Tumor Growth and the 1931 Nobel Prize
Why do tumors grow?
Cancer has increasingly drawn the public eye, accounting for the third-most yearly deaths after heart disease and accident. Current cancer treatments are becoming more sophisticated, examining the role of communication between cancer cells and methods of using patients’ own immune systems to battle tumors.
But long before those developments, Otto Heinrich Warburg would win the 1931 Nobel Prize in Physiology or Medicine for his discoveries related to the tumor growth.
The understanding of cancer’s development and origins has advanced considerably since Warburg won the Nobel Prize. But his research served as part of the foundation that led to modern cancer treatments.
Otto Heinrich Warburg and the growth of tumors
Otto Heinrich Warburg was born in 1883, and by 1911 had earned doctoral degrees in both chemistry and medicine.
His early research focused on oxygen consumption and the respiration of cells, and it was this entry point that led to his interest in tumor growth. Upon comparing tumors with normal cells, Warburg found that tumor cells generated energy and used oxygen quite differently from healthy ones.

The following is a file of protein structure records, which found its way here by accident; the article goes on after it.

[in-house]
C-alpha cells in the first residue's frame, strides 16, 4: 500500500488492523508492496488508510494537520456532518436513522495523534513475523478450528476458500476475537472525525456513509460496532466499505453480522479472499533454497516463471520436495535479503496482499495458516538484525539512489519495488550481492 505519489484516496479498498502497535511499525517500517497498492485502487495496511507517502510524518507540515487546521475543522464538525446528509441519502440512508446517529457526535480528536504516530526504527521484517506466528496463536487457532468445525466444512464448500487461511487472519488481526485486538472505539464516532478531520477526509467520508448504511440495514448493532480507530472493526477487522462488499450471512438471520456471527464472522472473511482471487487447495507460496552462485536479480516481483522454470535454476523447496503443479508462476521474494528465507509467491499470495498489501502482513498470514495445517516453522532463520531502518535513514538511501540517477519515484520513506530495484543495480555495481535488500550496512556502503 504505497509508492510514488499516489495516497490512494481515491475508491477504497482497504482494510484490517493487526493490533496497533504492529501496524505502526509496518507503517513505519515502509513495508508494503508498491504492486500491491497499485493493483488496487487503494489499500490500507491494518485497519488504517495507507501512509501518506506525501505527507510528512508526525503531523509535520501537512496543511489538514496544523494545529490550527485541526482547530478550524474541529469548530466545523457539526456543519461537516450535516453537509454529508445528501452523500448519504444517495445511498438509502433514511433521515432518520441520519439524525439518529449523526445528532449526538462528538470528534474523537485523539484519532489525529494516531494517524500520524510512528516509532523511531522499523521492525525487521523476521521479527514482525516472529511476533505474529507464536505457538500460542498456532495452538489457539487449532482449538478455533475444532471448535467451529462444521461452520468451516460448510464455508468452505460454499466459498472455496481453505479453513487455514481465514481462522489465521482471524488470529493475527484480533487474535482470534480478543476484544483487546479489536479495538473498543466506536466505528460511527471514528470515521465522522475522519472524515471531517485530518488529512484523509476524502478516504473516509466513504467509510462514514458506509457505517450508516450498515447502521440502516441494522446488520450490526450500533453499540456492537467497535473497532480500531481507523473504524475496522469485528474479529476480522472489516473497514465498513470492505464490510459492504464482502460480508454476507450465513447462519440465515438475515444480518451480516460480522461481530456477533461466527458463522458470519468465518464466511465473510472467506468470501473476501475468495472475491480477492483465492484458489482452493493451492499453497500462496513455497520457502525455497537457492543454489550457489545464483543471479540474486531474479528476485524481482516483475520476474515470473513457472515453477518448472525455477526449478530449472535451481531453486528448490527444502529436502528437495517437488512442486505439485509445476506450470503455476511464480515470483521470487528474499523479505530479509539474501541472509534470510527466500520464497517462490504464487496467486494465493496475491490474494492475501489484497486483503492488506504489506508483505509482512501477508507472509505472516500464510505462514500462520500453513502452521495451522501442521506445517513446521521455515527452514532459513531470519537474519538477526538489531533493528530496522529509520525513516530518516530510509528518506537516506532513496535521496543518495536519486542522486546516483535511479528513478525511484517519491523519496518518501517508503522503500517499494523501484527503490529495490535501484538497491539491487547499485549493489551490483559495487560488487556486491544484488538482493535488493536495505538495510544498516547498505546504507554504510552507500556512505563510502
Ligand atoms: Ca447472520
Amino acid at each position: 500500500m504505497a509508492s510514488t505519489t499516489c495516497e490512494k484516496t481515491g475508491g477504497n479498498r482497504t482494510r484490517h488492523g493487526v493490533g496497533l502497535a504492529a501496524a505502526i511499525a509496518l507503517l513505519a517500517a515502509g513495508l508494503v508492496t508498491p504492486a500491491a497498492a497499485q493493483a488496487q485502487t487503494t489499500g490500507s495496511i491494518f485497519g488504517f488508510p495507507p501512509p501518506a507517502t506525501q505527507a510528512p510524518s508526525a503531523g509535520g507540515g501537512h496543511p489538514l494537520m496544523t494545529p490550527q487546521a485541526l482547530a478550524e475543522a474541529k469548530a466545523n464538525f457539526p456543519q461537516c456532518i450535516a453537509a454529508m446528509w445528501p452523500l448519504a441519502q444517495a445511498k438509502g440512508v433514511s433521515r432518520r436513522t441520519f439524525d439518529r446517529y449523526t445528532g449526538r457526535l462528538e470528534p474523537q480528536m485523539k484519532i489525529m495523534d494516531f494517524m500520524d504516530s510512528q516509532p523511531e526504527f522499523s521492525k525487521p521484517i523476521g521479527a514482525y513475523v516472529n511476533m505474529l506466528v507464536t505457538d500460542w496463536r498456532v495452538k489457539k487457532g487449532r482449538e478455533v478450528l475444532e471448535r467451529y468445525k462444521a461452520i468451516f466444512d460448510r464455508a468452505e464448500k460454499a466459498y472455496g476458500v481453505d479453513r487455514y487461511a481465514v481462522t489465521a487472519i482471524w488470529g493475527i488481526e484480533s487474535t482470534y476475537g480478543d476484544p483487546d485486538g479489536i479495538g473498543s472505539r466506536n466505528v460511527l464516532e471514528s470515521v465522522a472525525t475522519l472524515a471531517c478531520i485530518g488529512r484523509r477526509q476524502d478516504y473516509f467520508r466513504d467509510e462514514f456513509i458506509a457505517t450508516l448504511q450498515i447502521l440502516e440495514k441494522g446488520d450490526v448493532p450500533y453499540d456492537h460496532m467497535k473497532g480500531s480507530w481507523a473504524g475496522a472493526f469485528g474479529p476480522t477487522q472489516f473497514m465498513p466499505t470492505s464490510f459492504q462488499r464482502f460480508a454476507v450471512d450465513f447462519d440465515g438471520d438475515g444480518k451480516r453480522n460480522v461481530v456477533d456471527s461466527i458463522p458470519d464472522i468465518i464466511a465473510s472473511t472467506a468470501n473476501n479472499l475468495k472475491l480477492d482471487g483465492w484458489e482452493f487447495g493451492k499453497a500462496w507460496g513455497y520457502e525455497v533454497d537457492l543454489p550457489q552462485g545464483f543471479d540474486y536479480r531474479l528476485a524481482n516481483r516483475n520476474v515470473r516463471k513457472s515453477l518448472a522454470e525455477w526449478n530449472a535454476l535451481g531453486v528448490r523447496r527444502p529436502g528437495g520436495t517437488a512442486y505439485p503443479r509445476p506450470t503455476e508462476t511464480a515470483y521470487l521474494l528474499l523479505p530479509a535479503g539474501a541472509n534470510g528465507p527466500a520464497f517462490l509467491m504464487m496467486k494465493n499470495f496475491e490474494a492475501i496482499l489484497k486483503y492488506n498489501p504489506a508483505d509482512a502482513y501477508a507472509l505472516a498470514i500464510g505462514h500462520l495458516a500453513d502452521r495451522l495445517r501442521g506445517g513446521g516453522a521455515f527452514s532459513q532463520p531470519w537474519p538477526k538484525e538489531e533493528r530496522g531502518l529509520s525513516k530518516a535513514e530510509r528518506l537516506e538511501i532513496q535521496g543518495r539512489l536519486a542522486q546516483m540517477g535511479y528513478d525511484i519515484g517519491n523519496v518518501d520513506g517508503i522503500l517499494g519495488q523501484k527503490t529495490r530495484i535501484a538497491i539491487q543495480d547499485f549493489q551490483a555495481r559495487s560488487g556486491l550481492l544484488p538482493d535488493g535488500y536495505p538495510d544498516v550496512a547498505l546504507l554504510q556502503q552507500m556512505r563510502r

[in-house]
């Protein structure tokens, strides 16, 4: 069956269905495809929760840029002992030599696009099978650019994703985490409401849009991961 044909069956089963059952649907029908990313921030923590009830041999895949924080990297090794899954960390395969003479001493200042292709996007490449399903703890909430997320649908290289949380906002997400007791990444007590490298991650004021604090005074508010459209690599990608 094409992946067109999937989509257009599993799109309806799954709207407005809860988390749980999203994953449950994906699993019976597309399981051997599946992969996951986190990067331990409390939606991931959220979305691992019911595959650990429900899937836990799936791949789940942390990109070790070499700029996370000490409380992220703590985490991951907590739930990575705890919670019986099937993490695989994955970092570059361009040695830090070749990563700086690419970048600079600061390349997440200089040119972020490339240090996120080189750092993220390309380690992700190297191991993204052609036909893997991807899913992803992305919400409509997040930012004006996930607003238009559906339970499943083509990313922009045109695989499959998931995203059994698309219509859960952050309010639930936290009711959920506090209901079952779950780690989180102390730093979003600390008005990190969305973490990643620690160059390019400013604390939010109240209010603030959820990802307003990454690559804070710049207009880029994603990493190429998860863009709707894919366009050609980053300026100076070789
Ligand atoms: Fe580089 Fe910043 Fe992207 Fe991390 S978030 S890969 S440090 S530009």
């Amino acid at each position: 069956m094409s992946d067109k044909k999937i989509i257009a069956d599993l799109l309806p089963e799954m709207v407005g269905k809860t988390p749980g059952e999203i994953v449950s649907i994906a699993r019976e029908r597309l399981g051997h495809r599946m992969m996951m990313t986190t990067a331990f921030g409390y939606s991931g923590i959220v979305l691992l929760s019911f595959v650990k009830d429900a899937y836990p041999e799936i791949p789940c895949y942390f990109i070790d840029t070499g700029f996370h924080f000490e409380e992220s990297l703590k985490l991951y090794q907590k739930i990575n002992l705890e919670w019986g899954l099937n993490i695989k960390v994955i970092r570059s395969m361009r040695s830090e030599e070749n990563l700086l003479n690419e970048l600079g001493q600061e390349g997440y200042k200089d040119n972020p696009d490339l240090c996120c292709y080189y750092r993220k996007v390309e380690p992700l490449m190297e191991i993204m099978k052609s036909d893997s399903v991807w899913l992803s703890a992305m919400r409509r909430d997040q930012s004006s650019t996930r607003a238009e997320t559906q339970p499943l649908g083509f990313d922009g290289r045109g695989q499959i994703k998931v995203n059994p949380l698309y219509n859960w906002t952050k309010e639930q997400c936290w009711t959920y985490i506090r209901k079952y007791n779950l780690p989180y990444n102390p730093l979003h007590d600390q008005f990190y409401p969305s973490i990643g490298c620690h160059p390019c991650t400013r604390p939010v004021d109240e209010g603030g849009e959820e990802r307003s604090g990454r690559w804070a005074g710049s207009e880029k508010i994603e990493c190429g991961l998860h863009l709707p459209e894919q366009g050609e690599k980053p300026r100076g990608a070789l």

In order to generate energy, cells break down a molecule called adenosine triphosphate (ATP). Breaking this molecule down releases some of the energy it stores, providing energy for a variety of different actions.
Cancer cells and healthy cells both break down ATP, but the way in which they acquire ATP to break down is very different. Healthy cells use oxygen as a key component of a chemical process that creates ATP (which can then later be broken down for energy). Oxygen to fuel this reaction comes from the air, and humans acquire more oxygen by breathing.
Cancer cells, on the other hand, do not need oxygen to produce more ATP. Instead, they ferment sugars to create additional ATP.
This finding was significant because it indicated that the mitochondria, a part of the cell that creates energy, played a role in tumor growth. The result was significant enough that Warburg won the Nobel Prize in 1931.
In further research, Warburg proposed the “Warburg Hypothesis,” which was that this difference in energy creation actually caused cancer. Modern research confirms that there is a difference in respiration, but views the difference as resulting from genetic mutations, which are the true root causes of cancer.